The most important thing we can each do is to be aware. I know two young men who were worried about a friend who had displayed some of these warning signs. They approached the young man’s father and shared their concern. They also began making efforts to be with the young man more and making sure he felt included in their activities. I am sure there are amazing things happening all across our community but I call upon each of us to be extra vigilant in our efforts so we can help those who are facing struggles.

Hope4Utah is one great source of local help and education that has a great potential for making an impact. The idea was born in the Provo City School District which used to average one to two suicides per year. The Hope4Utah model was introduced and Provo City School District is now one of the most successful school districts in the state in preventing suicide among youth. Dr. Greg Hudnall implemented peer-to-peer HOPE Squads in the Provo School District and the efforts have been highly rewarded with drastically reduced numbers of suicides in the area.

School aged children can get involved in HOPE Squads to receive education and to increase awareness for the help that is available to those who are struggling. There are many factors that might lead someone to consider suicide. Mental health concerns are real and are luckily something that can be treated. The biggest challenge is to know when that help is needed. By using the information in this article and following the Q.P.R. approach to Question, Persuade and Report situations to parents or leaders, hopefully, we can all make an impact and bring suicides down or even eliminate them all together.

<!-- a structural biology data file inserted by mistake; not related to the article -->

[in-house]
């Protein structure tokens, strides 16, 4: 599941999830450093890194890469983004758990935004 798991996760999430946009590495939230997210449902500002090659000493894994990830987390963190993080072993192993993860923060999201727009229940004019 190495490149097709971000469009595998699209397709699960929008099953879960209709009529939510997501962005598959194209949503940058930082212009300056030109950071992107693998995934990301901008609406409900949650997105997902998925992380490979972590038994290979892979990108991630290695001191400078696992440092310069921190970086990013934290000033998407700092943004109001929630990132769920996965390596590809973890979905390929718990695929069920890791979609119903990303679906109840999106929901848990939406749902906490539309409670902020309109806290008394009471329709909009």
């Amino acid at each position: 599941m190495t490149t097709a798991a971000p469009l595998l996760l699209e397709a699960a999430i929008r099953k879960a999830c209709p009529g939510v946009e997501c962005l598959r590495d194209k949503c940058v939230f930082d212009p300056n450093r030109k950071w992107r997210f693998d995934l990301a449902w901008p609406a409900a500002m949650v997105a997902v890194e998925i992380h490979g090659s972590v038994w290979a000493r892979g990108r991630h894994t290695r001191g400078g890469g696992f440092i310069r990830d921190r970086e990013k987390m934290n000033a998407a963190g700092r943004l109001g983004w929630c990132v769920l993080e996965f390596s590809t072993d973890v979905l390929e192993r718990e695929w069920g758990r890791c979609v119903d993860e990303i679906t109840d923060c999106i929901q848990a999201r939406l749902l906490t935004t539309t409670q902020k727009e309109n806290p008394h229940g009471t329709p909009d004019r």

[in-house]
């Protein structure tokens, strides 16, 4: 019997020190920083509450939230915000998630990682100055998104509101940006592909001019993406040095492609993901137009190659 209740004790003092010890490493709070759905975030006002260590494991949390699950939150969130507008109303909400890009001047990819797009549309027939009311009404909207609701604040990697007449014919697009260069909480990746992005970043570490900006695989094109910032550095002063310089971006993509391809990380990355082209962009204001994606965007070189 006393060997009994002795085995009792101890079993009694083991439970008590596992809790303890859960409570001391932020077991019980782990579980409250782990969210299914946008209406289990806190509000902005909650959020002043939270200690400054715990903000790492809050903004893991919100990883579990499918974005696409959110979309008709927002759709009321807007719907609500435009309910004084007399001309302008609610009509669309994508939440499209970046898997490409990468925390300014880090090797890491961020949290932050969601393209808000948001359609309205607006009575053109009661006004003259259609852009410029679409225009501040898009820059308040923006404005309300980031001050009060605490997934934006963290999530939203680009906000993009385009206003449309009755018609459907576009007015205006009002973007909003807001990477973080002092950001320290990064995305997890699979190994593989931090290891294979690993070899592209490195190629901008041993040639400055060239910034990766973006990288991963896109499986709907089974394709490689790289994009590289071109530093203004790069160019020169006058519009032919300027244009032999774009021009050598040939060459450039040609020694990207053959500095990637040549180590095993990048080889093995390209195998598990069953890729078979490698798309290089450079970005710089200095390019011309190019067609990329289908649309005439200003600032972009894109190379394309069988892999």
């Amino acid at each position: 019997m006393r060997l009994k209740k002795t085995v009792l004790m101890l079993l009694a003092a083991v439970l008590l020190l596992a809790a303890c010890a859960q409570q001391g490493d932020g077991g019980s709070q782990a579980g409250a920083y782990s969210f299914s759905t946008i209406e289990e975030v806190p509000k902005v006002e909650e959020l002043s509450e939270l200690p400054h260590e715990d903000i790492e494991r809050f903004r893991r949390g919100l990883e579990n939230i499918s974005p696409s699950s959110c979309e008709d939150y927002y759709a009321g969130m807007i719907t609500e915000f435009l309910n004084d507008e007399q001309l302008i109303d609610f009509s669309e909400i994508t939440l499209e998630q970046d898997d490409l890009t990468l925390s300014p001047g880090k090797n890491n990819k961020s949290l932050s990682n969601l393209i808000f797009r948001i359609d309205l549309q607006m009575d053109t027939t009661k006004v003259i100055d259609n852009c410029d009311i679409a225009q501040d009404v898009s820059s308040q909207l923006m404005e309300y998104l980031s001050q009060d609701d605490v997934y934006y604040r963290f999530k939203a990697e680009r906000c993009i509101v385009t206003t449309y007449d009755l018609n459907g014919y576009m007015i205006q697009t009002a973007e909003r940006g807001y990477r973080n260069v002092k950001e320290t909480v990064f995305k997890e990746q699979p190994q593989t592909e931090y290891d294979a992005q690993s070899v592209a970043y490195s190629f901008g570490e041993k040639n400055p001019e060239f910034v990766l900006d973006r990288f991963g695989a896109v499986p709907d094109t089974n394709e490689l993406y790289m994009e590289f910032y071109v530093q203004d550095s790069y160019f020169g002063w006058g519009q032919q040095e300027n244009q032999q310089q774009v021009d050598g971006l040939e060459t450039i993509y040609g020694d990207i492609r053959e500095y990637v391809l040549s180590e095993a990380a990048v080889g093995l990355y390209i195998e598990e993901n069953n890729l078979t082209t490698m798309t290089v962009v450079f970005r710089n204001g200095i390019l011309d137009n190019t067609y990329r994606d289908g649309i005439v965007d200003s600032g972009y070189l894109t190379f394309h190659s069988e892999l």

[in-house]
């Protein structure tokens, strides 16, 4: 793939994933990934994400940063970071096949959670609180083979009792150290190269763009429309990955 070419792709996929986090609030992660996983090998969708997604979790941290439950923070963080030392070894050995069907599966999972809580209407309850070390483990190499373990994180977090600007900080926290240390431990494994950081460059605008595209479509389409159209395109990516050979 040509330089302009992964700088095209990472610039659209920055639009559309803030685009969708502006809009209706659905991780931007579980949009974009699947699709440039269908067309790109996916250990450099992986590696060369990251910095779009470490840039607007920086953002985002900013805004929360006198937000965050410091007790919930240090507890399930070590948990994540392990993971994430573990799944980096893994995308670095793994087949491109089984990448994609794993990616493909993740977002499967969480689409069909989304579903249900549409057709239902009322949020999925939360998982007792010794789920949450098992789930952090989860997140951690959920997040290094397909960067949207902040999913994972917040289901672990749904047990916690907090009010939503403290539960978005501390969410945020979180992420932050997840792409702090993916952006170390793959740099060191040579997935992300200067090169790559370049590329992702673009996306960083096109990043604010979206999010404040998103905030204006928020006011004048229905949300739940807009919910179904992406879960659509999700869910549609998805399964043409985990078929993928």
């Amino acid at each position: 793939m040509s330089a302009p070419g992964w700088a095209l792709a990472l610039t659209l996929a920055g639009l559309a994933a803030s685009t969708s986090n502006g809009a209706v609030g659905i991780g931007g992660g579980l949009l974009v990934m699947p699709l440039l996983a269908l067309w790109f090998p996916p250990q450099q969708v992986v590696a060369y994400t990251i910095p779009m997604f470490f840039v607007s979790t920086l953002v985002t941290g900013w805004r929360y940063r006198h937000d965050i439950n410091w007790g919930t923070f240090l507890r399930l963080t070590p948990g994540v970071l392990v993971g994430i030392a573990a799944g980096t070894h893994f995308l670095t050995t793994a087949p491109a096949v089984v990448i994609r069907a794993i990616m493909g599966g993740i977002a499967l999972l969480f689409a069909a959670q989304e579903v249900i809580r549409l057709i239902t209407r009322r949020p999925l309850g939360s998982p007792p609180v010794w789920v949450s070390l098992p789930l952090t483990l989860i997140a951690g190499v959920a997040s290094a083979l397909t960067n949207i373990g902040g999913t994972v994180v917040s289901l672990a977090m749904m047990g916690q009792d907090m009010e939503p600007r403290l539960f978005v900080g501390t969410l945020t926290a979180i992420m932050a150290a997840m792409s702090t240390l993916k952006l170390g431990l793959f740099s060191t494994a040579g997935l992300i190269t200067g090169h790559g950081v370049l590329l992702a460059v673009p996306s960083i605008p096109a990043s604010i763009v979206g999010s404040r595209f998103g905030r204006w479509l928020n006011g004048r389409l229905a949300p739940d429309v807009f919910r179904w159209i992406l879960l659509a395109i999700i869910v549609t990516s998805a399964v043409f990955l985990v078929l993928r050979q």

Warning signs

– I’m going to kill myself.
– If (x)doesn’t happen, I will kill myself
– I wish I were dead.
– I can’t go on.
– Who would care if I were dead?
– No one would miss me.
– You won’t have to worry about me much longer

– Any previous suicide attempt. (40% more at risk)
– Acquiring the means – such as a gun or pills
– Putting personal affairs in order
– Giving away prized possessions
– Hopelessness
– Change in interaction with family or friends
– Perfectionism
– Recent disappointment or rejection
– Sudden decline or improvement in academic or work performance
– Unexplained anger, aggression or irritability
– Physical symptoms such as decline in personal hygiene/grooming, eating disturbances, changes in sleep patterns, chronic headaches, stomach problems

– Financial problems – self or family
– Sudden unexpected loss of freedom, or fear or punishment
– Fear of becoming a burden to others
– Victim of assault
– Anything that would bring shame to family or self
– Suspended/expelled from school
– Fired from job
– Family problems/ alienation
– Loss of any major relationship
– Death of a family member or close friend, especially if by suicide
– Diagnosis of a serious or terminal illness